Friday Night’s show / Buck Gooter interview

June 26th, 2008 · No Comments · By

There’s a pretty awesome line-up playing at Dust on Friday night:

Corsairs are a new 70’s-rock /metal-style act, led by Marie from Mass Sabbath. The Wiles are some nice semi-local boys who do 20-min surf-rock jams. Buck Gooter are a confounding and compelling two-headed, multigenerational musical monstrosity from Harrisonburg. Articulate Chewbacca is another new band which includes members of Truman Sparks, the Nice Jenkins, and others exploring far-out krautrock territory.

In all honesty I’m really excited about seeing all four of these bands; they’re all really worthwhile and interesting and distinct from each other, and I expect it will make for a great show.

Buck Gooter have volunteered to be interviewed for the occasion; if you’ve never heard these boys before, you’re in for a shocker. Check out the interview and a video below the fold.

I’ve attempted (and largely failed) to accurately describe Buck Gooter’s sound before; perhaps it’s best just to watch this YouTube clip:

James Ford of Nailgun Media: If I have this correct, you guys met because you worked at a restaurant together, right? How did you decide to start playing music together?

Billy Bratt: i started working at the grill back in ’04. Prior to that i had noticed Terry’s artwork hanging in the Grill and was really intrigued by it. He does some amazing stuff and has accumulated thousands of pieces over the years.

After working there a while I became acquainted with all the solo material he had released and then he would have me over to his house and play other songs he hadn’t recorded yet in his living room. One open stage a friend and I did this funny medley jam where he played the guitar and me the washboard. The energy from my end was pretty high and Terry knew we could be in a band together because of our rapport. He said he’d buy a drum machine and I could program that and we could get some stuff together for a show that summer. I had a theremin laying around from a previous musical foible in town and it was itching to live again. Stuff just got added from there. pretty boring origins, really.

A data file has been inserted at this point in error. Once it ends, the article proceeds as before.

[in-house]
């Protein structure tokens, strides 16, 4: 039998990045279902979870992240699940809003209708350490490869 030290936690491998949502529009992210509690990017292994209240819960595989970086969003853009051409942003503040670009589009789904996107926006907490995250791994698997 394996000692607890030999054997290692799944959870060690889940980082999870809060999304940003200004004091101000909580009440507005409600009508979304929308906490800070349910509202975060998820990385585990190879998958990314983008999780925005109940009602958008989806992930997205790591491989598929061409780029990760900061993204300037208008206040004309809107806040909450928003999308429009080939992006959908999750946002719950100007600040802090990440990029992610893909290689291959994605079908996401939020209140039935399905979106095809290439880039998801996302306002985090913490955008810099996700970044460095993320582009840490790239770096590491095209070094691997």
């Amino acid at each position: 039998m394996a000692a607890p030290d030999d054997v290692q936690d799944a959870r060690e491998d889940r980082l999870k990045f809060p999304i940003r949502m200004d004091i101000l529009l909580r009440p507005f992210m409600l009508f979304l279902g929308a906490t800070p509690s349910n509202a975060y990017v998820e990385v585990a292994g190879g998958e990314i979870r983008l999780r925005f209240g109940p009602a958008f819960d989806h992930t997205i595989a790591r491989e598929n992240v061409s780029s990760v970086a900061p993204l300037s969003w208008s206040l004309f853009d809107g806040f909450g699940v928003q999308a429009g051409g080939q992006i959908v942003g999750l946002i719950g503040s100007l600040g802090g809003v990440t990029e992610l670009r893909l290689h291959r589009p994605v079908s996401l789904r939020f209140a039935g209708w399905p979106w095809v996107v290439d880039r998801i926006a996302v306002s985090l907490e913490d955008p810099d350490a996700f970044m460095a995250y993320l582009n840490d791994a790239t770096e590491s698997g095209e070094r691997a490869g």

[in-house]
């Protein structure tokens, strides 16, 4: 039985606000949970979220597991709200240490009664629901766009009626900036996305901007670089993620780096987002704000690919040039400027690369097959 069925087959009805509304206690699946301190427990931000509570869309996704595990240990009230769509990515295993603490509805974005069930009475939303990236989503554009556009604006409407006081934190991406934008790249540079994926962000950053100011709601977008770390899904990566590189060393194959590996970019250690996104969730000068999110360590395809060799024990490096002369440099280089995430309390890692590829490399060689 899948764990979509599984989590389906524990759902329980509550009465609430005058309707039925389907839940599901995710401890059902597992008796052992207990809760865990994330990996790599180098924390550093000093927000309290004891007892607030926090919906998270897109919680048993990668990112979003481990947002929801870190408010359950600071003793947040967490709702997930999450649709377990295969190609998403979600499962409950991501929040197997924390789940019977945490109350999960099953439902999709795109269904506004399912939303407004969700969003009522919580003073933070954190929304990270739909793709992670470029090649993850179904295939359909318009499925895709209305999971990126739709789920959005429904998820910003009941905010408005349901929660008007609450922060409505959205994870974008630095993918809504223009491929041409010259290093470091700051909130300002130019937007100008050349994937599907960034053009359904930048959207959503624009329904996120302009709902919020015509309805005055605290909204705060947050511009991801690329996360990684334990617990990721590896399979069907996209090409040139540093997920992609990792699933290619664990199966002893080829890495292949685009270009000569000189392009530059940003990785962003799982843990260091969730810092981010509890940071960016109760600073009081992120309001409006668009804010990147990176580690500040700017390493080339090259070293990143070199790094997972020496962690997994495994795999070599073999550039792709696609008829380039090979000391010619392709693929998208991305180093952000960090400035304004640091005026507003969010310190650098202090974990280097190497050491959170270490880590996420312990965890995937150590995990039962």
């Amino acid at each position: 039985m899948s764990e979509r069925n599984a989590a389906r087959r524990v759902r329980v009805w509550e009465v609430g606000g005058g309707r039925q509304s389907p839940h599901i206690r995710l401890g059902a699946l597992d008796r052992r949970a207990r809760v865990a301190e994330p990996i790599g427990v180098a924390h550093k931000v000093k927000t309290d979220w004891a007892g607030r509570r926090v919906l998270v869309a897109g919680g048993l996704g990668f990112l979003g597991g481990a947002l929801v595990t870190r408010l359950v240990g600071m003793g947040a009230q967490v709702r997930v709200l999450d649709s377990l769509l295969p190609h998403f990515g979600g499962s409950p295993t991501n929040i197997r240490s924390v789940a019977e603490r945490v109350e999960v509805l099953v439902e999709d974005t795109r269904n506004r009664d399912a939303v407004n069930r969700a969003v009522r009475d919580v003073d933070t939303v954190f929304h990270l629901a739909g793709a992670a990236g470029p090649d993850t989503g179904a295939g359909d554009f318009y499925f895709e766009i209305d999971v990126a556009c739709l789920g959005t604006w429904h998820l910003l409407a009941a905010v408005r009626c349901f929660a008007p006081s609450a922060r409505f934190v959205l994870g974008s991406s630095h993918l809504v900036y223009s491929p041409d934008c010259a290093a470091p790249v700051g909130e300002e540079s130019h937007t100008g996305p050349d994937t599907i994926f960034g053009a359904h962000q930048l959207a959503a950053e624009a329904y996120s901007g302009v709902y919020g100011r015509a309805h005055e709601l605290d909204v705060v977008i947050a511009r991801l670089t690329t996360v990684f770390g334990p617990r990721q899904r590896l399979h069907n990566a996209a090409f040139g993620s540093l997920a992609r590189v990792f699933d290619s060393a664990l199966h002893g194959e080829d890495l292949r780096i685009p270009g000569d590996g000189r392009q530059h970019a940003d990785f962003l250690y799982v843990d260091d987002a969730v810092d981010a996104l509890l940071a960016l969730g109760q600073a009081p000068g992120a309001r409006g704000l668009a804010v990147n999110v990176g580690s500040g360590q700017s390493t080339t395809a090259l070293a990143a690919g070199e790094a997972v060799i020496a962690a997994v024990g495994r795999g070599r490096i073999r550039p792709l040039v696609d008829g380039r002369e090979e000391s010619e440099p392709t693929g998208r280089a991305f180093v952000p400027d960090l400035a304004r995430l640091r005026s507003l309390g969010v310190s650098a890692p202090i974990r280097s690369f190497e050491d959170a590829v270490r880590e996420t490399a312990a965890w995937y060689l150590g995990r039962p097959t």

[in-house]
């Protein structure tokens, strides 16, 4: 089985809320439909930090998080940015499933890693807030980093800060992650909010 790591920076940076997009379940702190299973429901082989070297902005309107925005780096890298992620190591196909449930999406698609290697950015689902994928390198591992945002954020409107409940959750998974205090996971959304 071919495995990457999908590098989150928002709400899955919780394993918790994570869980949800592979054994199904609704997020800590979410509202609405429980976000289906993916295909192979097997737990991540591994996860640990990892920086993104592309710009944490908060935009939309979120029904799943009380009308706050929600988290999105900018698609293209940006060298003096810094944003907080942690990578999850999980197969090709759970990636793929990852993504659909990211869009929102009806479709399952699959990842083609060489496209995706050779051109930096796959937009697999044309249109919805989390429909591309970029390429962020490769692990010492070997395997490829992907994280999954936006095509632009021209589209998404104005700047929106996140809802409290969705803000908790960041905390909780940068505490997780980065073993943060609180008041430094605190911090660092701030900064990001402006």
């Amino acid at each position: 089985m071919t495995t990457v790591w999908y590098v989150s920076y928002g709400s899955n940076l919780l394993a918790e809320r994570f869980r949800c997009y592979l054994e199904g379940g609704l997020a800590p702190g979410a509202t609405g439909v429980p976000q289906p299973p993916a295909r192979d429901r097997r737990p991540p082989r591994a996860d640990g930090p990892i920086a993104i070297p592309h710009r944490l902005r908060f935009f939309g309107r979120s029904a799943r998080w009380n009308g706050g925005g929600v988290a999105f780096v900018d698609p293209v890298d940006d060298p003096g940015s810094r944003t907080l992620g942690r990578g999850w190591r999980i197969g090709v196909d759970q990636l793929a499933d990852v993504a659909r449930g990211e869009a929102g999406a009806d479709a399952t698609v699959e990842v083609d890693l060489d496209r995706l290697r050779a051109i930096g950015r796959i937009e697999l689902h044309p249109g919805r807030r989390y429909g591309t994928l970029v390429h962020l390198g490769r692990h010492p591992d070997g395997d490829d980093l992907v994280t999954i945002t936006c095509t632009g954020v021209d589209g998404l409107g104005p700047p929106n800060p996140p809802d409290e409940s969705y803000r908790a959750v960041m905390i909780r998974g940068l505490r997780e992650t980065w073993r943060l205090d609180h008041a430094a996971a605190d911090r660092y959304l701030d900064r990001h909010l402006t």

Terry Turtle: At my age it’s hard to get people to rock with you, especially if you’re into original music. It was cool to finally meet someone in touch with reality that wanted to get a band together.

Nailgun: So this is a pretty dorky/obvious interview question, but: what are your influences, musically? I’m asking because I would actually have a hard time guessing. You do a (sort of) Talking Heads cover, but you sound pretty unrecognizably distinct from any of the current Byrne-inspired dance-rock acts. Perhaps the closest comparison I might be able to make is that Terry occasionally sounds like “Trans”-era Neil Young. Do you guys have a lot of overlapping tastes or is there a conflicting generation-gap? Seriously, what do you guys rock out to?

BB: That’s funny about trans-like Young, that’s my favorite neil young record.!!! also, the heads cover is really just the chorus(maybe the riff). see, i wanted to cover this book of kills song called bad person and terry wanted to do psycho killer. we compromised and made the verses bad person and the chorus psycho killer. turns out bad person was inspired by psycho killer, according to jim of the kills!!!
i listen to so much stuff, it all influences the music in some way. I know I’ve conscientiously ripped off a few of my top bands in terms of song structure when writing lyrics and whatnot. but it all changes once it reaches the Buck Gooter machine. I like a lot of crappy synth pop, Book Of Kills, anything by Nick Cave, US Christmas, Human Pippi Armstrong, Lungfish, David Bowie (the entire catalog except Never let me down/Tin Machine), Ramones. Terry’s musical tastes are always more impressive to the music heads we meet in the world. I dig most of what he likes that i hear.

TT: I liked Neil Young as a teenager in buffalo springfield, drifted away from him as he got popular. Love tom verlaine, patti smith, the punk stuff (which billy brings), hawkwind, stuff like that. Blue oyster cult. There’s probably a generation gap, I don’t like a lot of Billy’s stuff but I like some. I like nick cave, I like the isolation and the musical landscape he brings. We bring some political viewpoints, we’re Ramones-ish folkish (loud, but american) and there’s sci-fi elements and create our own landscape. Ramones are highly influential for my guitar style.

Nailgun: The last time I saw you guys play, Billy had a lot more electronics on stage … in addition to the Theramin, there was a GameBoy and some other boxes I couldn’t recognize. What is all that stuff? Did the music come together from the interest in low-tech electronic junk, or is it something that’s been added along the way?